I also had a narrow view of the tools available for learning a language. In my mind, I needed to reach some level before I could try directly reading material in Spanish. I imagined my grammar wouldn’t be good enough. But I started listening to a few simple podcasts from the babel app and was able to follow just fine even if I couldn’t reconstruct them on my own. Then I listened to a few youtube videos by polyglots that recommended reading directly and picked up a few children’s books and my confidence shot up. You have to be comfortable with a little context based translation, but you can get the jist of it most of the time.

    Two big benefits I’ve seen are 1) Vocabulary Expansion: Reading exposes you to a wide range of vocabulary words and phrases. By encountering new words in context, you learn their meaning and usage more effectively than simply memorizing word lists. This expands your vocabulary and allows you to express yourself more precisely in Spanish.

    And 2) Grammar and Sentence Structure: Through reading, you encounter different grammatical structures and sentence patterns. You develop a better understanding of how sentences are constructed, which improves your ability to form grammatically correct sentences and write with greater accuracy. This has been very helpful in Spanish especially with its reflexive verbs and adjective ordering.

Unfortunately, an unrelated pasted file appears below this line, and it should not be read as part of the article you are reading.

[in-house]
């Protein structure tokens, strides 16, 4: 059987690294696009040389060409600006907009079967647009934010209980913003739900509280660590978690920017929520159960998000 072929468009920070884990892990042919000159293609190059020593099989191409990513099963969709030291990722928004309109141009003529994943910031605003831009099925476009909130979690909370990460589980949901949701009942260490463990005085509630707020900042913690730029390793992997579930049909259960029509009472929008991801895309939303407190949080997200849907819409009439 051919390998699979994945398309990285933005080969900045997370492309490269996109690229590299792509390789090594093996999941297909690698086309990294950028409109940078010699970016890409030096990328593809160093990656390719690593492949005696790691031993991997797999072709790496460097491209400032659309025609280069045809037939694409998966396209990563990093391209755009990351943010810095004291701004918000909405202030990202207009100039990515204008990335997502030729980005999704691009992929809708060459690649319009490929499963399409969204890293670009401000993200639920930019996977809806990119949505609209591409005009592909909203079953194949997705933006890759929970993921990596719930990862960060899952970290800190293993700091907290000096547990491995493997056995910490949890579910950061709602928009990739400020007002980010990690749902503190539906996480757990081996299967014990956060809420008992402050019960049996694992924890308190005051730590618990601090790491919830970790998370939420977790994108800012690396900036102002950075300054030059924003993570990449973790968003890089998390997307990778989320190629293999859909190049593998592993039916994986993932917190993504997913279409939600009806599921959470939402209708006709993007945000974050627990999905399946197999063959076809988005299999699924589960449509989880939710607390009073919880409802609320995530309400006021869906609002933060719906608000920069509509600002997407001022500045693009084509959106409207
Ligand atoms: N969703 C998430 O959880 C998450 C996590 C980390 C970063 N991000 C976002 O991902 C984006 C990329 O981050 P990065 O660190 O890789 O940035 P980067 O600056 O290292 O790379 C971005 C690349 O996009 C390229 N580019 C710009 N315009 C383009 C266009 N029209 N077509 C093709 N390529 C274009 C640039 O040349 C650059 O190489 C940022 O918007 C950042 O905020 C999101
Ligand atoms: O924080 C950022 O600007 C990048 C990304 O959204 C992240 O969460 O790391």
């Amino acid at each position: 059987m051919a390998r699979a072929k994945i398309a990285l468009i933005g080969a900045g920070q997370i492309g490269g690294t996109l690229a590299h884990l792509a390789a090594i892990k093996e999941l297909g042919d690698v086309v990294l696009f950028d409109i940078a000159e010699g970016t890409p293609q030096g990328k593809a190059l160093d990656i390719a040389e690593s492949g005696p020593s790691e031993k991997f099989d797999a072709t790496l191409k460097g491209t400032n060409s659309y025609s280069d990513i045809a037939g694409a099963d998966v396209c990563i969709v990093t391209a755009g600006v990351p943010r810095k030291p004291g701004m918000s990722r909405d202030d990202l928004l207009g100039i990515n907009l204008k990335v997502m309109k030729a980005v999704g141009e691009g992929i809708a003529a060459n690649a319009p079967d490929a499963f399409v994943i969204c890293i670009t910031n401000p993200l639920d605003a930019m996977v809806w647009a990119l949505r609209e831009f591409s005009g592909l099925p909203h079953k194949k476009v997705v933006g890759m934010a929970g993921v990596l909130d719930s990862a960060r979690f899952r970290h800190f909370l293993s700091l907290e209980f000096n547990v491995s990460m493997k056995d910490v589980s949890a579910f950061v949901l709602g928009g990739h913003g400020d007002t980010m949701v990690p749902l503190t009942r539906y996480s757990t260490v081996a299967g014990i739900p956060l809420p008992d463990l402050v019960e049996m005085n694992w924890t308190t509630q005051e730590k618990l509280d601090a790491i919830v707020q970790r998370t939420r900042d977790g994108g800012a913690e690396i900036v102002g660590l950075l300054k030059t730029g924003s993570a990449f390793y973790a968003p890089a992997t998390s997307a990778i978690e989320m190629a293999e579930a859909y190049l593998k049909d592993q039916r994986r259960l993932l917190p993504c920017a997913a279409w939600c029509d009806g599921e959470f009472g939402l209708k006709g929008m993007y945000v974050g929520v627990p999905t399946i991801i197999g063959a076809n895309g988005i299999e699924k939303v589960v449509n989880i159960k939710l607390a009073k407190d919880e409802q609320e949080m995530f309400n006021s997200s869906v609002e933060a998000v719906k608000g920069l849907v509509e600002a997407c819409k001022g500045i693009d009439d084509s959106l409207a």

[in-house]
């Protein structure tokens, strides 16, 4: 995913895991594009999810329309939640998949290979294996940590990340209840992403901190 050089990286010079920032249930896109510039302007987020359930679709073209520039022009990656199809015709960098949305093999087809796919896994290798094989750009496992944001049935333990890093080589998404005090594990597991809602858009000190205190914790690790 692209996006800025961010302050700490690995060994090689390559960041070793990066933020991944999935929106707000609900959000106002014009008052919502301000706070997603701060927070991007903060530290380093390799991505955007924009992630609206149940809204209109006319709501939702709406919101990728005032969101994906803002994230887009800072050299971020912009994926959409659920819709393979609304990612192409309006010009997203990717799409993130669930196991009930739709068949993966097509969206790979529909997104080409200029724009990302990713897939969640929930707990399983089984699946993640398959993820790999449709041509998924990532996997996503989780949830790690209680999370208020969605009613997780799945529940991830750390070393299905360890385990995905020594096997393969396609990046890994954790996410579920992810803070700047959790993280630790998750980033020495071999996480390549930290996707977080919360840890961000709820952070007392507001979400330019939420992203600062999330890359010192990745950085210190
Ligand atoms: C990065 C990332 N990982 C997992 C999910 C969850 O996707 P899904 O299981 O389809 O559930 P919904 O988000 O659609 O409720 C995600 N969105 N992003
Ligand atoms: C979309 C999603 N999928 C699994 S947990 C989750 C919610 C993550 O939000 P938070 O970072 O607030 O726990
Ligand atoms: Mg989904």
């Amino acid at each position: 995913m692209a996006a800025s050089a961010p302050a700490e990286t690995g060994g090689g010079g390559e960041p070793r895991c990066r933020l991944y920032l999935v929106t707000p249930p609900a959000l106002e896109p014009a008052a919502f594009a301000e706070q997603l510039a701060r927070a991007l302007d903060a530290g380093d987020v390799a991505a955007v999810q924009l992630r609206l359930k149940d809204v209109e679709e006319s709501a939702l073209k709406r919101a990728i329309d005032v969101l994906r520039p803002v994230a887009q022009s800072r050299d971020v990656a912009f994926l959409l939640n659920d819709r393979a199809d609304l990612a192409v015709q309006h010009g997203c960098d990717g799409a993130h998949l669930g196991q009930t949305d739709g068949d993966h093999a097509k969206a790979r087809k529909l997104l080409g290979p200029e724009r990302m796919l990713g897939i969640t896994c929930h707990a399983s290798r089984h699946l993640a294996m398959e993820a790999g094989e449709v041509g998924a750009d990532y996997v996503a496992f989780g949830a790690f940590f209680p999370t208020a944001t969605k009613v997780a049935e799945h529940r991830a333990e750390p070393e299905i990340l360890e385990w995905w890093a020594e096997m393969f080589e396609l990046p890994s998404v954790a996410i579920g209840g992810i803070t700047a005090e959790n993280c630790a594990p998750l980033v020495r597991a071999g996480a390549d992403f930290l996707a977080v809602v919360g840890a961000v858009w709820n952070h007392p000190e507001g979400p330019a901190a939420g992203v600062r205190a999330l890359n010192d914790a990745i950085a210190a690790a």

By Jove Localization

    Once Peter Pevensie (or Pedro in the Spanish version) arrives in Narnia, he expresses his sense of surprise with the phrase: “By Jove!” It is an old-fashioned phrase that calls back to Jupiter. “Jove” is another name for the Roman god Jupiter, who was considered the king of the gods. In this expression, “By Jove” is essentially an oath or exclamation invoking the power or authority of Jupiter. However, in modern usage, it is more of a quaint or humorous way to express surprise or admiration. In the Spanish text, they swapped out the phrase for “¡Dios Mio!” or “My God!” as a type of localization.

    Localization in translation refers to the process of adapting a product, service, or content to a specific target audience or market, considering cultural, linguistic, and regional differences. It goes beyond a simple word-for-word translation and involves modifying various elements to make them culturally and contextually appropriate for the target audience.

    I thought this was an interesting localization since Roman (and therefore Latin) Jupiter is not necessary English, but this Latin cultural capital had made its way into an English idiom in a way that wouldn’t be translated into a Latin-based language like Spanish. After all, “Por Jupiter” would not really have the same meaning, even though it would the most literal translation.

    As an aside, my wife loved the board game “By Jove” and purchased an classic version of the game for our kids.

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    I help Christians discover their calling in God’s Kingdom so that they may lead purpose-filled lives with victory, hope, and abundance.

    About Me

    Father Steve Macias is an Anglican priest in the Reformed Episcopal Church (ACNA). He is the Headmaster of Canterbury School and Rector of Saint Paul’s Anglican Church. He is married to Sarah and the father to Athanasius, Anselm, Assumpta, Basil and Zoe. His professional work consulting with political campaigns, leading nonprofit organizations, and in the California State Capitol has been recognized by The Los Angeles Times, National Review Magazine, Our Sunday Visitor, The Chalcedon Foundation, and numerous online and print publications. You can reach him on twitter @stevemacias.